Are you a bread baking enthusiast or aspiring to be one?
Do you too research things to death before taking the plunge? Or do you take action first and ask questions later?
Have you got any go-to recipes that I should add to my 'must bake' list?

7 comments

  1. Bread baking in all of it's varying forms is an addiction to me. There.. I've said it, I'm a recovering breadaholic! I hardly eat bread, but I make excuses to bake it anyway and give it away if needs be. Sourdough is my constant challenge.. just when I achieve the perfect loaf and feel a bit smug that I've finally conquered the magic of it, I get a brick next time!! And yes, I can never read enough about bread. ;-)

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    1. It's so addictive Sally. If you had told me how much I would love baking and eating bread all those years ago I definitely would have scoffed. But now it's generally an every couple of day baking event here. I just pulled a loaf out of the oven actually as well as some rolls for dinner tomorrow night.
      I'm no sourdough expert so I can't offer any amazing tips but I did get a book for Christmas that I have been baking out of and it has not failed me yet (early days but I've been baking 3-4 loaves a week out of it for the last two months and so far so good). So if you can bring yourself to do a little more bread reading ;) check out the blog and book at http://www.theclevercarrot.com/ (if you haven't already).

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  2. I just saw the link to your new blog on Sally's so thought I would come over and say hello. My sourdough starter is called Gertrude and she mostly behaves. LOL! I make a couple of loaves each fortnight in bread tins, slice them up and then freeze them for toasted sandwiches for lunch. That works for us but I must admit I have become a little lazy with trying out different recipes lately and always stick to the same one from Chris from the Gully Grove blog http://gullygrove.blogspot.com.au/ Your blog looks great by the way.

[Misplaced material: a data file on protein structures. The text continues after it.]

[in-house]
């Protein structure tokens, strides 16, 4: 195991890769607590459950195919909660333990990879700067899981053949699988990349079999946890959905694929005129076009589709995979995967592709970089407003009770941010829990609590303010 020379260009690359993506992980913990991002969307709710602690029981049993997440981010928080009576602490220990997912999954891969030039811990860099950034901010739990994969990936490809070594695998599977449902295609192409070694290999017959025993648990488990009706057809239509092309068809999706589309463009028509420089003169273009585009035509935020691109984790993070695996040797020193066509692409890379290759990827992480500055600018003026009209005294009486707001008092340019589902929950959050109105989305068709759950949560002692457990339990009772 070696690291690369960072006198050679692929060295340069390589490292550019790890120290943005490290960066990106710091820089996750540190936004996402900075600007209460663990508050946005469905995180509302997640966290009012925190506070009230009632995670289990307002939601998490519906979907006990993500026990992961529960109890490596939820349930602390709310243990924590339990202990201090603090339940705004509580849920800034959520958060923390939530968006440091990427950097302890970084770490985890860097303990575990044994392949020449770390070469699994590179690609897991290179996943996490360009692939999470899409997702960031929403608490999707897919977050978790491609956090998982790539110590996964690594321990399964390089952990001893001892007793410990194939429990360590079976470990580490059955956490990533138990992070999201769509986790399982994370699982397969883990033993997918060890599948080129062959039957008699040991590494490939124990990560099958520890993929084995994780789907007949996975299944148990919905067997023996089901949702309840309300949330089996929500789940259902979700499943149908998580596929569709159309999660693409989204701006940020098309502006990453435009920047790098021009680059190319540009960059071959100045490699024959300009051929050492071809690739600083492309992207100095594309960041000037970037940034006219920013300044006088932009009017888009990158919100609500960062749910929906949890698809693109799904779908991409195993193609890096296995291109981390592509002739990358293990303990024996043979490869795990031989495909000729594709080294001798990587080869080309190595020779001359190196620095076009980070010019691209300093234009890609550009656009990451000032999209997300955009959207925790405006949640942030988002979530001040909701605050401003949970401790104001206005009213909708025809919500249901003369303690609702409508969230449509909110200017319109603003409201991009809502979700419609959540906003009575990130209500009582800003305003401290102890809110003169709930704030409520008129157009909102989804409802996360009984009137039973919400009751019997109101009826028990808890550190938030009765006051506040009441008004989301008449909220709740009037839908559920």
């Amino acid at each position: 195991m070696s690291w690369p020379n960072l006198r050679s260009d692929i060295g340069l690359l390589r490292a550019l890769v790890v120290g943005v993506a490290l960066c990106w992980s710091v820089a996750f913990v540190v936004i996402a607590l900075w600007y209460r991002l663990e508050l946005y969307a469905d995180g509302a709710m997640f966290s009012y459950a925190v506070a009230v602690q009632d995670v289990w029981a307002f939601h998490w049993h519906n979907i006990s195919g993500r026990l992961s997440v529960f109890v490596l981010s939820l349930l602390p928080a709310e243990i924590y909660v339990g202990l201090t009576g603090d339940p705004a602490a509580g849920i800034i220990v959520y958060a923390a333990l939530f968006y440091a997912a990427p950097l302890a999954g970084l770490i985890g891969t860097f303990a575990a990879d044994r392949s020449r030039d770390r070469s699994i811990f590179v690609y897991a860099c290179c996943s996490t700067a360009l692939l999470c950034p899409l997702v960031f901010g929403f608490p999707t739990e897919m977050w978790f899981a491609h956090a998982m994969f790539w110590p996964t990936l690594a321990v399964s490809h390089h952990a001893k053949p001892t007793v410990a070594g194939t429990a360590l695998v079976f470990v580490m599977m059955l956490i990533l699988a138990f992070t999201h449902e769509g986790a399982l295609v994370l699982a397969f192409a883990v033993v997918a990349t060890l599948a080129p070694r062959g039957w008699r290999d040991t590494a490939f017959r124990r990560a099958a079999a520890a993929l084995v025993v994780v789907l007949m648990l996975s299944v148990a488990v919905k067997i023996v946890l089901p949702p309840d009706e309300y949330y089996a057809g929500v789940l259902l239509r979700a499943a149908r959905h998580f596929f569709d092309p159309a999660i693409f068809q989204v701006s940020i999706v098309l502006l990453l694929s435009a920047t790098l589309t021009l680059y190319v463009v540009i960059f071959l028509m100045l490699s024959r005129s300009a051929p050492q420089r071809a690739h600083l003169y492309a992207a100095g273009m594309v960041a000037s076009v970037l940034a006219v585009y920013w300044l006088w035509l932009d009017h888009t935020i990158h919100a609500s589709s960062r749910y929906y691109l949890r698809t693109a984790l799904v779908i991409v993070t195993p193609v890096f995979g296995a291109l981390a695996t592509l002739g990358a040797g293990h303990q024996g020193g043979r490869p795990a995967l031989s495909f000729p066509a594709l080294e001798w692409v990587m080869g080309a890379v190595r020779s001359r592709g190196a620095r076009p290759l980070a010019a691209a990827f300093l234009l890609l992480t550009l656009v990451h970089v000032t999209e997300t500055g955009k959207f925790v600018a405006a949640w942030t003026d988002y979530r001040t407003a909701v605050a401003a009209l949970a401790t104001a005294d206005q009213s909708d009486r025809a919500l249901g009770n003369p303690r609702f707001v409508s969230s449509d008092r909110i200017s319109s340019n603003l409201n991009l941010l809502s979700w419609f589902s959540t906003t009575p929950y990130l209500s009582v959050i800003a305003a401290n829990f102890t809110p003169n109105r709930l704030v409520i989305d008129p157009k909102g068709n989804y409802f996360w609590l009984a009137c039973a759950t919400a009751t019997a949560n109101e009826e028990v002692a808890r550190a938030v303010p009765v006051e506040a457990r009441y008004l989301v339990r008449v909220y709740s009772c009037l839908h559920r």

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  3. Hi Nanna Chel and welcome. Oh, you are good to have a name for your starter - perhaps one day I'll find one that works (I blame it on being in the midst of naming humans at the time I first started out the I must have used up all my naming powers). I've just started trying out a few sandwich loaves after avoiding them for a while (I think the memories of sliced white bread from childhood are still strong!). I must check out Chris's sourdough recipes - thanks for the heads up and thanks so much for the comment.
    Cheers,
    Laura

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  4. Hi Laura, I just found you through Rhonda's blog. I'm an over-researcher! I've been mentally prepping for the sourdough breadmaking plunge for a couple of years, yet I just woke up one morning recently and went straight to the 5-minute bread and haven't budged. Now that it's becoming as routine as teethbrushing, I'm starting to think, "hmm...sourdough next?" It takes me quite a while to jump on the bandwagon!

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    1. All procrastiresearchers are VERY welcome around here. Look forward to hearing if you take the plunge on the sourdough. How good is the 5 minute bread though - it's like the gateway recipe to bread making.

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  5. Hi Laura, I also have popped in from Rhonda’s blog, love what you have written so far, looking forward to more! I am totally an over-researcher as well ( I much prefer this term to procrastinater). I’m also busy with 2 young kids so at this point I read a lot about other people’s adventures with sourdough, gardening etc. I do what I can - grow herbs, cook most of our meals from scratch etc but I have a lot of projects in my head just waiting to come out!

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Thanks for taking the time to comment. It's so great to hear from people who stop by and to know I'm not just talking to myself!